Cover image for Laurence Sterne : a life
Laurence Sterne : a life
Ross, Ian Campbell.
Personal Author:
Publication Information:
Oxford ; New York : Oxford University Press, 2001.
Physical Description:
xiii, 498 pages ; 24 cm
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PR3716 .R67 2001 Adult Non-Fiction Non-Fiction Area

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Laurence Sterne was in his mid-forties when the publication of Tristram Shandy catapulted him from obscurity into unprecedented literary fame. The story of how a provincial clergyman became the most fashionable writer of his day is extraordinary, and all the more remarkable for having beenengineered by its subject. 'I wrote not to be fed, but to be famous', Laurence Sterne declared of his comic masterpiece, and in order to achieve his ambition he became an assiduous networker, as astute a self-publicist as any modern author could hope to be. Shocked critics of Tristram Shandydenounced his bawdy novel as a scandal to the cloth but Sterne revelled in the celebrity his age's obsession with novelty and fashion allowed him. He at last found compensation for a life characterized by alternating moods of gaiety and gloom. Unhappily married to a woman who suffered a nervousbreakdown and at one time believed herself to be the Queen of Bohemia, Sterne became notorious for his sexual and sentimental liaisons with other women. His second book, A Sentimental Journey, transmuted his experiences into literary expressions of moral feeling. Dependent for so much of his life on patrons, it was the patronage of the reading public that was to secure his livelihood. Tristram Shandy remains one of the most innovative and influential novels in world literature, and Ian Campbell Ross makes full use of important new materials to examineSterne's life and career and the cult of the celebrity author.

Author Notes

Ian Campbell Ross, Senior Lecturer in English and Fellow, Trinity College, Dublin.

Reviews 2

Booklist Review

Acclaimed by Goethe and Dickens, censured by Johnson and Thackeray, the novelist Laurence Sterne contained as many contradictions as his fictional hero Tristram Shandy. In this lively portrait, Ross exposes the capriciousness and probes the ironies that have divided public opinion about the irreverent cleric-author ever since his eccentric masterpiece first elevated him to unexpected fame. Focusing chiefly on the writer rather than the writings, Ross illuminates the forgotten years when Sterne tried with meager success to win ecclesiastical and political patronage. In showing how Sterne finally resolved to make his way through personal initiative in the newly burgeoning world of commercial literature, Ross identifies a pivotal shift in British culture. He highlights a second and later cultural shift in noting how the pathos in Sterne's fiction, which so pleased his contemporaries, is now largely passed over by modern readers, who delight instead in its anarchic energy. With his cogent analyses, Ross is sure to attract serious students of eighteenth-century letters and culture. --Bryce Christensen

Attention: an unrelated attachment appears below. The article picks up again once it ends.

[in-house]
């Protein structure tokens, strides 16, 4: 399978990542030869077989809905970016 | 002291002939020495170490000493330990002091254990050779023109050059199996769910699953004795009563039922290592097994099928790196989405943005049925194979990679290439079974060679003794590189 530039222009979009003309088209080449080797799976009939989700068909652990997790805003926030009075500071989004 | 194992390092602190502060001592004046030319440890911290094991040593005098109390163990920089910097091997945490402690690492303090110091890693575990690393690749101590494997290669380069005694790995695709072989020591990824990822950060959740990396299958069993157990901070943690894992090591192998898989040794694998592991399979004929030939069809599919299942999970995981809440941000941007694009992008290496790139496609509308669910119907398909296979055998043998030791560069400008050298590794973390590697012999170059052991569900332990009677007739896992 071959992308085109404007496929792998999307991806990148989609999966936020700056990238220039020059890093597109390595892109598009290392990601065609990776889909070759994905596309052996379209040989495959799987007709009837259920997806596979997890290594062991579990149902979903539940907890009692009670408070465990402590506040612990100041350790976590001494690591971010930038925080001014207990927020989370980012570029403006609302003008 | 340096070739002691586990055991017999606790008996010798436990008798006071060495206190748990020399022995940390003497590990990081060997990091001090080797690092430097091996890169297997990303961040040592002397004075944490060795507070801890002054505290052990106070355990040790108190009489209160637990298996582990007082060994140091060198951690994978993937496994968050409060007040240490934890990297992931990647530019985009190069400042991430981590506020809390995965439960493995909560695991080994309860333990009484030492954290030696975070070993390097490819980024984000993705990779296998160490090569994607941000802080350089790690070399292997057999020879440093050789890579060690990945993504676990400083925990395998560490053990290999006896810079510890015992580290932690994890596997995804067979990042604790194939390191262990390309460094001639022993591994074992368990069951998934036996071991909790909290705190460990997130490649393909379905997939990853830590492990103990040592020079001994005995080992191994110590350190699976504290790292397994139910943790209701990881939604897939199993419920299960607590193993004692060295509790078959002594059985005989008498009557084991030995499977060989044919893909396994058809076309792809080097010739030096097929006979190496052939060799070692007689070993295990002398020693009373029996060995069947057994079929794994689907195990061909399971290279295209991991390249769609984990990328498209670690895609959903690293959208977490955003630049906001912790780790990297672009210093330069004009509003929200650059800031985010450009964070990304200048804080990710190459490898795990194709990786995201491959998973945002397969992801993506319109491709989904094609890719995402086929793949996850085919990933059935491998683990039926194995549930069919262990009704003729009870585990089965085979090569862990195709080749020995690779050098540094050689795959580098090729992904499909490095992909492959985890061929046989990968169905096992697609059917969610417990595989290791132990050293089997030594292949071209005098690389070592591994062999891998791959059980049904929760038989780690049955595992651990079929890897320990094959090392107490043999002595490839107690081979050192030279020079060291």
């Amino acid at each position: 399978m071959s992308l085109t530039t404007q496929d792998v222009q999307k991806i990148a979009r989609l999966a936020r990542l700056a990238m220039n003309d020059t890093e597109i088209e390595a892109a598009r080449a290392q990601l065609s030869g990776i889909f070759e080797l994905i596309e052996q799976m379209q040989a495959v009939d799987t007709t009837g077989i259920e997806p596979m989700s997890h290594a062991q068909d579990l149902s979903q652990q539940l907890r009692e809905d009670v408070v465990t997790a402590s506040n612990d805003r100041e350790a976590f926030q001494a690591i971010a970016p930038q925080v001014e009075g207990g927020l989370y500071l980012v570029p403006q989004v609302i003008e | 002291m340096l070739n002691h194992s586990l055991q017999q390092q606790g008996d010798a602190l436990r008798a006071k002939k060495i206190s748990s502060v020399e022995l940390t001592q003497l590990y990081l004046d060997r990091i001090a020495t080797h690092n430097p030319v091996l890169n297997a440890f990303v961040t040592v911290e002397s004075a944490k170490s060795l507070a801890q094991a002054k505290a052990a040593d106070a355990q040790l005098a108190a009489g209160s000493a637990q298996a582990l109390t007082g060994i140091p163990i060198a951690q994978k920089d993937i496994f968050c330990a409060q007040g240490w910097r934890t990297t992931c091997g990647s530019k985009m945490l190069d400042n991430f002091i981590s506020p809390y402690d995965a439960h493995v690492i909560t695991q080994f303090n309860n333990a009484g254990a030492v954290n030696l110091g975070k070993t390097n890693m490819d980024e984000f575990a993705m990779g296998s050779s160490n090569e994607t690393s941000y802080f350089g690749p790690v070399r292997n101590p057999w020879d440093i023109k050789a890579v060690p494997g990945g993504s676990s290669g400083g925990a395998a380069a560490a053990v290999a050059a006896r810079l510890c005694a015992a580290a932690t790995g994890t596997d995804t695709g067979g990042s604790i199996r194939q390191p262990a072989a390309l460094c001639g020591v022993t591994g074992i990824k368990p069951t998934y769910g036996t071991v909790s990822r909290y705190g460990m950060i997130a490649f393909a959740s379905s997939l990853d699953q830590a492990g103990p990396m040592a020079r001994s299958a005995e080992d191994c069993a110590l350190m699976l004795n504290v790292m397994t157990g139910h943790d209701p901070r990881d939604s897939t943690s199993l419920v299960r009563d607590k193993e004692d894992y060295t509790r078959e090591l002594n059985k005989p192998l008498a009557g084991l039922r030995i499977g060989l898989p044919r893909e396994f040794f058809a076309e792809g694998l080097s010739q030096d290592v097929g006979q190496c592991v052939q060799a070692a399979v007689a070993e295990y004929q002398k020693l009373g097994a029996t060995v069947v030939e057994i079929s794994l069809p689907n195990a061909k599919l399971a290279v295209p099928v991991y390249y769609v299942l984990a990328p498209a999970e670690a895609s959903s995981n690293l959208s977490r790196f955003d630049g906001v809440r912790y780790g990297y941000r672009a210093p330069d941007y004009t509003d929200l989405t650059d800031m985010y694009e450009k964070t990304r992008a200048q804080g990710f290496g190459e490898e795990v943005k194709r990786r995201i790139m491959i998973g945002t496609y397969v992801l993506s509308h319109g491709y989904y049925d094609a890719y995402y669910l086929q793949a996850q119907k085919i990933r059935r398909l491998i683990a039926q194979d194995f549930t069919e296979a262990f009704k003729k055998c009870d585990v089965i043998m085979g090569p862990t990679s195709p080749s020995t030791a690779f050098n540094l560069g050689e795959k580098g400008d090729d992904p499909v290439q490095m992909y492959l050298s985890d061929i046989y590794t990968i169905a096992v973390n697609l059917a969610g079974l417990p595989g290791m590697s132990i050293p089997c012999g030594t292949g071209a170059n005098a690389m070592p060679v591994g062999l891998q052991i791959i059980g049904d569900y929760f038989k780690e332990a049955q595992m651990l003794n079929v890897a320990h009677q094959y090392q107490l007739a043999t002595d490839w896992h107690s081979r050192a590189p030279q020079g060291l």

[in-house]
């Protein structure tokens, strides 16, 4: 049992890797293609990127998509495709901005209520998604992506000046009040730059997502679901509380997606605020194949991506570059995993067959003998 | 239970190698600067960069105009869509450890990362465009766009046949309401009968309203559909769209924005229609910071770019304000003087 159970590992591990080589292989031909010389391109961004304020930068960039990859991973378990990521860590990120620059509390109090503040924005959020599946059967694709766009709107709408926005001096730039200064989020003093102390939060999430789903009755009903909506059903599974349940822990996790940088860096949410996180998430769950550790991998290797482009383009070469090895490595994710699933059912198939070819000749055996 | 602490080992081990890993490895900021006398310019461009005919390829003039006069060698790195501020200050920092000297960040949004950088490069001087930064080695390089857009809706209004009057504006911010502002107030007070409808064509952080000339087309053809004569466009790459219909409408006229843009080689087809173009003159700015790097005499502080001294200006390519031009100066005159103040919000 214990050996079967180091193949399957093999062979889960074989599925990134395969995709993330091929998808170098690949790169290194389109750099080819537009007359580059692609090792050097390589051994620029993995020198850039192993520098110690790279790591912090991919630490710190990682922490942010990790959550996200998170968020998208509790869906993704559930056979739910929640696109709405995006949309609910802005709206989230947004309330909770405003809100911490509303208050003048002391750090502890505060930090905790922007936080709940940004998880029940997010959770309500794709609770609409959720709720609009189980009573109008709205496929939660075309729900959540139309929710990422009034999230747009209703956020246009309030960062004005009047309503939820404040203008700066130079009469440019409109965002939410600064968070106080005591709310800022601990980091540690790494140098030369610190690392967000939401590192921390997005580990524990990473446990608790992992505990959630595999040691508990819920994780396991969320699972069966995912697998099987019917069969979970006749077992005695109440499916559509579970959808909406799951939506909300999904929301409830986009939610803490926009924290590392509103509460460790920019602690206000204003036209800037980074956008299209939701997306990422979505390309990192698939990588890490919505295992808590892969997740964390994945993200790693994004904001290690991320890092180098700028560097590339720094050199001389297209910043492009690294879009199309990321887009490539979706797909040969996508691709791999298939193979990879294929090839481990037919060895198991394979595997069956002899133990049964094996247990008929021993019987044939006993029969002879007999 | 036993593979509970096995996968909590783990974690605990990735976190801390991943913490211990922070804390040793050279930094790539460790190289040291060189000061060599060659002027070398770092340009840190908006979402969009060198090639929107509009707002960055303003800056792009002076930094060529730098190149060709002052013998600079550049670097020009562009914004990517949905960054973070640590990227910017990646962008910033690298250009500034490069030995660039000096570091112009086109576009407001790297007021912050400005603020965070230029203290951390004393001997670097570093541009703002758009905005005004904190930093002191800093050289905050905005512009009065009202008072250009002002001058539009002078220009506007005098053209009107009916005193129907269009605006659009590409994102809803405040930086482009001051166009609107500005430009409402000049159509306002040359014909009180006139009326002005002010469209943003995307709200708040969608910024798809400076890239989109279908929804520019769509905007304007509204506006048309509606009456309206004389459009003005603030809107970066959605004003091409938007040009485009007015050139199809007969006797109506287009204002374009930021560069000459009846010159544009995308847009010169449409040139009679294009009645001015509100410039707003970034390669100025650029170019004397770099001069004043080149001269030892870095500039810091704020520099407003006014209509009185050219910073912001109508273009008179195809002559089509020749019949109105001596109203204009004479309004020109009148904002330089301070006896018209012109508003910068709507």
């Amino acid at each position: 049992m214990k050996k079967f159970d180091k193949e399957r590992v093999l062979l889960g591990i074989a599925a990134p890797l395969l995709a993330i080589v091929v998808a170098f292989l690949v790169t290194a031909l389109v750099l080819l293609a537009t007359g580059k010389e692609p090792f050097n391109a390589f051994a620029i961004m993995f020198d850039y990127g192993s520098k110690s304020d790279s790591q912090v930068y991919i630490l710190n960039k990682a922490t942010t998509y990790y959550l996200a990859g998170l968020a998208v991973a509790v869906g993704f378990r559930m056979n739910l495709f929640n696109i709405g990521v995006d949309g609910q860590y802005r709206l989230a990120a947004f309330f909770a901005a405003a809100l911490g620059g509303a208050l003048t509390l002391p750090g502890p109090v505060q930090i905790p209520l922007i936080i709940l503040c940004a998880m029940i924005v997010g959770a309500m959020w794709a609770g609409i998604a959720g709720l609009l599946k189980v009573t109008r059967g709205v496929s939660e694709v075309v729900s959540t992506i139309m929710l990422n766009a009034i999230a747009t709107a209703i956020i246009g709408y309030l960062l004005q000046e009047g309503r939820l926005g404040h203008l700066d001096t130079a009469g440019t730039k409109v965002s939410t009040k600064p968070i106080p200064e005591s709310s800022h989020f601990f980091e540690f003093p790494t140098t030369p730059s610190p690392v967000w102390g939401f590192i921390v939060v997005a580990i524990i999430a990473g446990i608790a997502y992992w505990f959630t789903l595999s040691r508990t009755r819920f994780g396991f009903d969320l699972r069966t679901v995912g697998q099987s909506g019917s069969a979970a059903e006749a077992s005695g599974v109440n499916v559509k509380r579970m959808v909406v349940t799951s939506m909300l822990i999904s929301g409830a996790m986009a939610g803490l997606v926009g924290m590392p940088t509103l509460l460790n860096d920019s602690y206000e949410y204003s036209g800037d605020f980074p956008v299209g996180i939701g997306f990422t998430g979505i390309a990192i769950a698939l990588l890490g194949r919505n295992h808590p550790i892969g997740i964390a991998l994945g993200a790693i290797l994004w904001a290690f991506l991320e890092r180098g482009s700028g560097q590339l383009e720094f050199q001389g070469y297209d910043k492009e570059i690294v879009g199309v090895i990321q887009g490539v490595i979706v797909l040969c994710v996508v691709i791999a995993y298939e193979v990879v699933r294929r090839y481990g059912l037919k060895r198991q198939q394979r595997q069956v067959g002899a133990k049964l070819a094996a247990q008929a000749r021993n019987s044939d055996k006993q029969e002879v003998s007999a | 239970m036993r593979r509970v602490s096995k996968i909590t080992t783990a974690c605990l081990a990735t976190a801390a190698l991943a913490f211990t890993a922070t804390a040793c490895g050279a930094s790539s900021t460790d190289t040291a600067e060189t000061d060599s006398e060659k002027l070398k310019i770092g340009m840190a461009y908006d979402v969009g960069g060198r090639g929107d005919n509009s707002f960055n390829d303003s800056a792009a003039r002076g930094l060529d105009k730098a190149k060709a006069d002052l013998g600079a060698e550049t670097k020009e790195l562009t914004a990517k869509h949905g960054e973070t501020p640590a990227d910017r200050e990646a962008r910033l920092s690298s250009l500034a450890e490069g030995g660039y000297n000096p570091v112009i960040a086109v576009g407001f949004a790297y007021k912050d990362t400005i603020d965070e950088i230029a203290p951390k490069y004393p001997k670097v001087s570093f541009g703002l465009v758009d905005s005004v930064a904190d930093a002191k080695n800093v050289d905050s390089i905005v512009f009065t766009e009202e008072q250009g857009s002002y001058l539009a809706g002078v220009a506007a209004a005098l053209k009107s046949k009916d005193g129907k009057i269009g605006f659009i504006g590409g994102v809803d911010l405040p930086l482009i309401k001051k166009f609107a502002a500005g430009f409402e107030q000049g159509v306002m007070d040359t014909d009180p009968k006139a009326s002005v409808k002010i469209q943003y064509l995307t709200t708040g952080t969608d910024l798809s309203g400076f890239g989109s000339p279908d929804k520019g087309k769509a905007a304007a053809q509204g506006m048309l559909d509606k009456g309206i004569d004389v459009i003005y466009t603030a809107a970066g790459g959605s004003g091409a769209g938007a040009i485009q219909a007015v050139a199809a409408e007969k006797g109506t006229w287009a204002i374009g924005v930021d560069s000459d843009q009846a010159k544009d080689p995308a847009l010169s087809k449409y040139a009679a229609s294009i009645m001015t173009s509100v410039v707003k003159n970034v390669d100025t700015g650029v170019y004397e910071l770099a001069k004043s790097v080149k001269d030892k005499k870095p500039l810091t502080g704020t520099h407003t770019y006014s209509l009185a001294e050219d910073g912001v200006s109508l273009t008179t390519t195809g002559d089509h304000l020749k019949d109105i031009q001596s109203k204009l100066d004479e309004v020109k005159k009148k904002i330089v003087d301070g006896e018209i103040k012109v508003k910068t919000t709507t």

Library Journal Review

Laurence Sterne's Tristram Shandy is one of the enduring masterpieces of comic literature, justly compared to Don Quixote. Sterne himself is a problematic individual a husband and rake, an Anglican priest and author who has inspired a number of biographies. The standard scholarly biography is Arthur H. Cash's two-volume work, Laurence Sterne: The Early and Middle Years (1975. o.p.) and The Later Years (LJ 12/86). Ross, a fellow of Trinity College, Dublin, and editor of the Oxford World's Classics edition of Tristram Shandy, is well prepared for the task. His new biography offers a thorough, well-researched, and gracefully written account, bringing to it a deep love and appreciation of Sterne's work. Like Cash, Ross takes a chronological rather than a psychological or deconstructive approach. Cash is more detailed and analyzes and interprets sources, with results that Ross silently incorporates into the body of his text to create a smoother narrative flow. If Ross does not supersede Cash though he is up-to-date he breaks no major new ground he is comparable, important to scholars, and a pleasure for general readers. T.L. Cooksey, Armstrong Atlantic State Univ., Savannah, GA (c) Copyright 2010. Library Journals LLC, a wholly owned subsidiary of Media Source, Inc. No redistribution permitted.

Table of Contents

Introduction: 'Tristram is the Fashion'p. 1
1. Ireland and England, 1713-1738p. 20
2. Priest and Husband, 1738-1741p. 49
3. Political Journalist, 1741-1742p. 62
4. Sutton and Stillington, 1742-1745p. 91
5. The Jacobite Rebellion, 1745-1746p. 122
6. Sutton and Stillington, 1746-1759p. 142
7. Ecclesiastical Politics, 1747-1759p. 168
8. Tristram Shandy and the Queen of Bohemia, 1759p. 197
9. Tristram Shandy and Parson Yorick, 1760p. 215
10. Coxwold and London, 1760-1761p. 250
11. France, 1762-1764p. 274
12. England, 1764-1765p. 310
13. France, Italy, and England, 1765-1767p. 334
14. London, 1767p. 360
15. Coxwold and London, 1767-1768p. 384
Epilogue: 'Alas, poor Yorick!'p. 416
Notesp. 433
List of Works Citedp. 469
Indexp. 479